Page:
From: Jack Campin
Date: 13 Jul 07 - 08:08 PM

The contradiction in McGee's site (and the many others like it) is that they are advocating as a folk instrument a very specific type of REALLY REALLY EXPENSIVE flute which virtually none of the creators of the Irish folk repertoire could possibly have afforded.

My greatgrandfather (from the West of Ireland) joined the British Army as a boy, went to fight in Afghanistan and came back having learned to play the flute.   Victoria's Army didn't supply Prattens and the like, they got shiploads of el-cheapo no-name German flutes which may have had iffy out-of-the-box intonation but which stayed in circulation for decades. I've got one of them; intonation not too bad, not the easiest thing to sound, not much use above third-octave G and its market value is that of an *adequate* instrument, i.e. probably no more than the OP is thinking of paying (rather than add-a-zero-and-then-some for a Pratten or McGee). But my ggf might have recognized it, and so might Captain O'Neill.

The question is whether you want to play folk music or some concert-stage simulacrum of it.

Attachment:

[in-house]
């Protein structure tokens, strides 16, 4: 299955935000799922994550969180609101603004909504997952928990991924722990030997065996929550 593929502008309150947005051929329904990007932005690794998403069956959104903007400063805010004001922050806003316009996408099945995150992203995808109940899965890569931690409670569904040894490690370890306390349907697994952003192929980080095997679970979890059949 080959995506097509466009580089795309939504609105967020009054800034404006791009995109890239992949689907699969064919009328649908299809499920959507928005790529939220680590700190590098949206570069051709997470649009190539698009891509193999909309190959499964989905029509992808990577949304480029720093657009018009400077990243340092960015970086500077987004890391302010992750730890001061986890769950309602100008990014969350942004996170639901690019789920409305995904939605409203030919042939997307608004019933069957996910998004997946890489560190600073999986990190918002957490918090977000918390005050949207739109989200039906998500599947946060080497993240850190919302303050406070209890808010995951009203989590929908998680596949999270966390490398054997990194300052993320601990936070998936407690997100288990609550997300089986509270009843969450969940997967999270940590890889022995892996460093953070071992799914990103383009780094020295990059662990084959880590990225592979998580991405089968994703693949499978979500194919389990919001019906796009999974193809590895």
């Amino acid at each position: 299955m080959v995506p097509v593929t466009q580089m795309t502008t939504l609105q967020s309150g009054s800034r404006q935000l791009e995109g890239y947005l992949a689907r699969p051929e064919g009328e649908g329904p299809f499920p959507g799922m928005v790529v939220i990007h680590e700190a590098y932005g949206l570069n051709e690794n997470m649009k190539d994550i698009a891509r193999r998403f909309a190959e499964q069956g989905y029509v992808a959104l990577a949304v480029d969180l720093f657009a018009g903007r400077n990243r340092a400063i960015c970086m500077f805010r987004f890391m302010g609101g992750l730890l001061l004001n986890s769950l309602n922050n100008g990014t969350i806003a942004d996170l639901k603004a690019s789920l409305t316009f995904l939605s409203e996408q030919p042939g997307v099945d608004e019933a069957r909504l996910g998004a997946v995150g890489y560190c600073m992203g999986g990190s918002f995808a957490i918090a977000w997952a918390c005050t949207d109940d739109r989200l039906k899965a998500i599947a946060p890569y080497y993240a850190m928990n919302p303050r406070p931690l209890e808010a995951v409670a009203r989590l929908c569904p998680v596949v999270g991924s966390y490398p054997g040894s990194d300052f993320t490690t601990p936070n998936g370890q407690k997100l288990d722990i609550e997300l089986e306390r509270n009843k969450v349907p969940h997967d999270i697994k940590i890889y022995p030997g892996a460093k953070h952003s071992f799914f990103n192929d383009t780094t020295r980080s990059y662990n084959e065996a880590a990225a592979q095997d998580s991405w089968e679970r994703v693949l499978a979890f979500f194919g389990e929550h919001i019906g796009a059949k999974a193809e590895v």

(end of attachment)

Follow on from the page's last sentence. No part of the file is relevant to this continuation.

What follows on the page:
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Subject: RE: Hints and Tips for 'Irish' Flute playing
From: Tootler
Date: 14 Jul 07 - 08:03 PM

Jack, That looks suspiciously like the "good enough for folk" argument.

When I posted the link, I was not necessarily advocating that you buy a McGee flute, but that he has a lot of useful info on his site.

If you are going to buy a flute, you should certainly try to get one that is in tune and has good intonation. I see nothing wrong with that. That a lot of people "made do" with iffy instruments in the past - because they had to - is no excuse for advocating poor instruments now and that looks remarkably like what you are doing.


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Subject: RE: Hints and Tips for 'Irish' Flute playing
From: Jack Campin
Date: 14 Jul 07 - 08:44 PM

There are lots of very good whistle players who use Generations. Those things really are rubbish - awful intonation, uneven stability at the lower end, and they shriek in the upper octave - but they have a distinctive sound which carries decades of associations. I wouldn't want to play one myself, but for someone trying to evoke those associations, they're spot on.

If you're playing a not-very-responsive flute you'll play it slower. That alone ties you to the practice of former generations (i.e. the people who created most of the music you're playing).


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Subject: RE: Hints and Tips for 'Irish' Flute playing
From: Greg B
Date: 14 Jul 07 - 11:07 PM

I hate all of you. :-)

I have my great grand-dad's (mostly) open-hole Boehm flutes,
including a beauty with an Ivory head-end. Can't get a bloody
note out of them, though I can play a Coke bottle with aplomb.

(Grandpa Lill was 'Pennsylvania Dutch' and played in 'oom-pah'
bands)

Countless flautists have tried to train me to get a note out
of the bloody things, but I think my face is just the wrong
shape.

Dammit all anyway! (He said, picking up his melodeon)